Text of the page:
The Epistles as Scripture

I have heard that our Muslim friends are not impressed by our New Testament.  That is, as far as Scripture goes, they think it is pretty thin stuff.  That is because for them Scripture represents the very voice of God and comes to mankind as God’s direct message.  By the term “Scripture” they understand God speaking to us in the first person.  The Ten Commandments would look like Scripture to them, since in that case God thundered from Mount Sinai and gave His people those directives with His own mouth.  Most of the utterances of the prophets would have a scriptural feel to Muslims, in cases where the prophet begins by saying, “Thus saith the Lord,” and then goes on to quote God more or less verbatim.  Scripture in Islamic thought is a simple matter of recording what God said, rather like a secretary taking dictation.  That is why when they come to the New Testament they feel, I am told, a certain disappointment.  They look at the Christian Scripture to find the thunderous voice of divinity and what do they find?  Mostly letters, written by Paul.  Not the voice of God, but the voices of Paul and Peter and James and Jude.  That, and stories about Jesus—not just what Jesus said, but also stories about what He did.  And a series of stories about the adventures and acts of the apostles.  All in all, not much thunder, and very little “Thus saith the Lord” or divine dictation.  And to make matters worse, the letters are not even written as general and timeless treatises.  They don’t begin, “Paul the apostle to Christians everywhere and forever.”  They begin, “Paul the apostle to the saints and faithful brethren at Colossae.”  For our Muslim friends examining the epistles feels less like reading divine Scripture and more like reading someone else’s mail—which of course it is.

So what does it mean that the Church has identified these letters as true and divine Scripture, which come to us with all the authority of the Ten Commandments and the words of the prophets and anything else in the Old Testament?  For the Church has declared that these letters and the Gospels written after them indeed possess divine authority and may be fitly bound with the rest of the Hebrew Scriptures between the covers of a single Bible.  In a word, it means that our salvation in Christ is a corporate reality as well as a personal one, and that salvation consists of living as a part of God’s Church, in community with others.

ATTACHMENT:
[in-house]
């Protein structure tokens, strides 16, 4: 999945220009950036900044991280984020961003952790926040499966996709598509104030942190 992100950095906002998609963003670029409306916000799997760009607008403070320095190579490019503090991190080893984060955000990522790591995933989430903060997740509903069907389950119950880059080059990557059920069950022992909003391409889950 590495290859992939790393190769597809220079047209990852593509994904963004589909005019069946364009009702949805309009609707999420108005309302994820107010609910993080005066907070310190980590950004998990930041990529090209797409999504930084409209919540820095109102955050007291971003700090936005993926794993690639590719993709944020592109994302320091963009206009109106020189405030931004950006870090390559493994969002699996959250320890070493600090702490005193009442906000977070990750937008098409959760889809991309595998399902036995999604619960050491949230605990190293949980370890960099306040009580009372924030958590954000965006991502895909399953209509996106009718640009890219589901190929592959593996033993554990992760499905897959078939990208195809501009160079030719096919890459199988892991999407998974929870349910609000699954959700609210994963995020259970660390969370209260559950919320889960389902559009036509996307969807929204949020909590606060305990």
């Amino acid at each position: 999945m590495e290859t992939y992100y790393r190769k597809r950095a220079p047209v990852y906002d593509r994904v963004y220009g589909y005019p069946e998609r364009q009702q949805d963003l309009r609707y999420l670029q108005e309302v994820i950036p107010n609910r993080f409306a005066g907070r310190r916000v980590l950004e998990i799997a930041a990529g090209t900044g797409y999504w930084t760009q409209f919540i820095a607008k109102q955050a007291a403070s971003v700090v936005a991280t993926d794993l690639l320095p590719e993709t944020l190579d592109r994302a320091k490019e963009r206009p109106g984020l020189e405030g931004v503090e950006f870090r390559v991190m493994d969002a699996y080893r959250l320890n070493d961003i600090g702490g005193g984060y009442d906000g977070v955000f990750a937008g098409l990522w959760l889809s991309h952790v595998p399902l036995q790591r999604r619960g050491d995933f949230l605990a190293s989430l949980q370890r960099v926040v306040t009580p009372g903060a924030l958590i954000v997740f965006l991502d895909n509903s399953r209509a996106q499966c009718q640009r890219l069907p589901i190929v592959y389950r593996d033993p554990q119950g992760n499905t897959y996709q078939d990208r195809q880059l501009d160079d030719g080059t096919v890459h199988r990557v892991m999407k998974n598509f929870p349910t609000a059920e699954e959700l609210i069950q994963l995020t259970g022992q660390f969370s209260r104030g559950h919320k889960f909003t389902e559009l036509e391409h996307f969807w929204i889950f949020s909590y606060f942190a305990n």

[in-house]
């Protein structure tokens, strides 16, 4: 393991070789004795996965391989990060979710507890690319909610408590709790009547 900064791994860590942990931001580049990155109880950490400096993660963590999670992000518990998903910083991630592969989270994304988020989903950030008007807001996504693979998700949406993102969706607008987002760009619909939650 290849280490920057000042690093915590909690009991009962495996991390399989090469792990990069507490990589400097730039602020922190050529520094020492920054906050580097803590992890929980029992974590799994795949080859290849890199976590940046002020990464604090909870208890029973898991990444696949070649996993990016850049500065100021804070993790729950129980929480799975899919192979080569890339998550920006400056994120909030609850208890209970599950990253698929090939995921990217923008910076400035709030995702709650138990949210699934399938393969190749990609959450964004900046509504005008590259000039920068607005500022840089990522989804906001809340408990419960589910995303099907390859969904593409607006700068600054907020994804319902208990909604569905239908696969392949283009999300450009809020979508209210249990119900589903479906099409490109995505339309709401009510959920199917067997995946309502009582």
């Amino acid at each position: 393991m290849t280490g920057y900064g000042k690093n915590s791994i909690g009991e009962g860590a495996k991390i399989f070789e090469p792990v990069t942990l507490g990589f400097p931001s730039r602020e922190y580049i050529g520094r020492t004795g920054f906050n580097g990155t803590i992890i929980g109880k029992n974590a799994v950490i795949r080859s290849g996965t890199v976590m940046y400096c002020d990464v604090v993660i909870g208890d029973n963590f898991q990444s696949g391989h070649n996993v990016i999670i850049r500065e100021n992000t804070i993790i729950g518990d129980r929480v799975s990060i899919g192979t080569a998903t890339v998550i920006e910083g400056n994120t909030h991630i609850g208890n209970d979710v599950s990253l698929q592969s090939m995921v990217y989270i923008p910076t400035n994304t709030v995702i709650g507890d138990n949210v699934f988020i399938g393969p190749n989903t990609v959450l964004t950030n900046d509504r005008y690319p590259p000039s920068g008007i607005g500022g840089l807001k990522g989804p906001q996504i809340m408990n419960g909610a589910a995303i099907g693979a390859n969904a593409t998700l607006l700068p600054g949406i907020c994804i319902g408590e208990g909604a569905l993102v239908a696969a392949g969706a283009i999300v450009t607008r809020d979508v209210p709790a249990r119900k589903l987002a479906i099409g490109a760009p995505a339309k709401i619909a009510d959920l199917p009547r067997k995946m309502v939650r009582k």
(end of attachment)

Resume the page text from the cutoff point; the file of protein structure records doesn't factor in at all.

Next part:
God could have arranged it otherwise, of course.  He could have decided to thunder at us for all time so that Scripture was defined in the way that Islam defines it, as the ipsissima verba of God, His direct dictation.  Such one-to-one communication would be appropriate if salvation were simply a matter of me and God, involving no one else—no mediators, no conduits of divine grace and power, nothing between me and the Most High.  That of course is religion as Islam understands it, so it makes sense that its understanding of Scripture fits in with this.  But the Christian Faith is different from this.  Christianity not only posits a mediator between God and men, the man Christ Jesus (1 Timothy 2:5), but also the existence of many and varied conduits of the grace and power that comes from Christ—namely, the sacraments of His Church.  You can become a Muslim all by yourself by confessing the unity of God and the prophethood of Muhammad, but you cannot become a Christian all by yourself.  For that you need baptism and for baptism you need the Church.  The sacraments are not self-administered; no one baptizes himself.  One is baptized by someone else.  No one takes the Eucharist at home, helping himself to bread and wine.  One gathers together with other Christians and receives it from the hand of another.  Both becoming a Christian and living the Christian life afterward require meeting together as part of a community.  Salvation consists of being fitted like a single stone into a large building (1 Peter 2:5), and like a member arranged as part of a complex body.  We are not saved as isolated individuals, but as members of that body, as parts of a large family.  To find ourselves isolated from that body is not good.  Its official name is “excommunication,” and it is something to be avoided.

The epistles witness to this corporate reality, and give examples of how Christian life is lived out in this body.  We do not need a divine rule book outlining what to do in every conceivable situation.  For that day to day direction we have the guidance of the Holy Spirit.  The epistles give us something more valuable than a book of instructions.  They give us models, glimpses of life, slices of apostolic reality to taste and feed upon.  If we didn’t have the Holy Spirit, no doubt a comprehensive rule book thundering away would be helpful.  But since we do have the Holy Spirit, the epistles fit our need precisely.  All the more reason to read them attentively and prayerfully at home, and open our hearts to them when they are next chanted in church.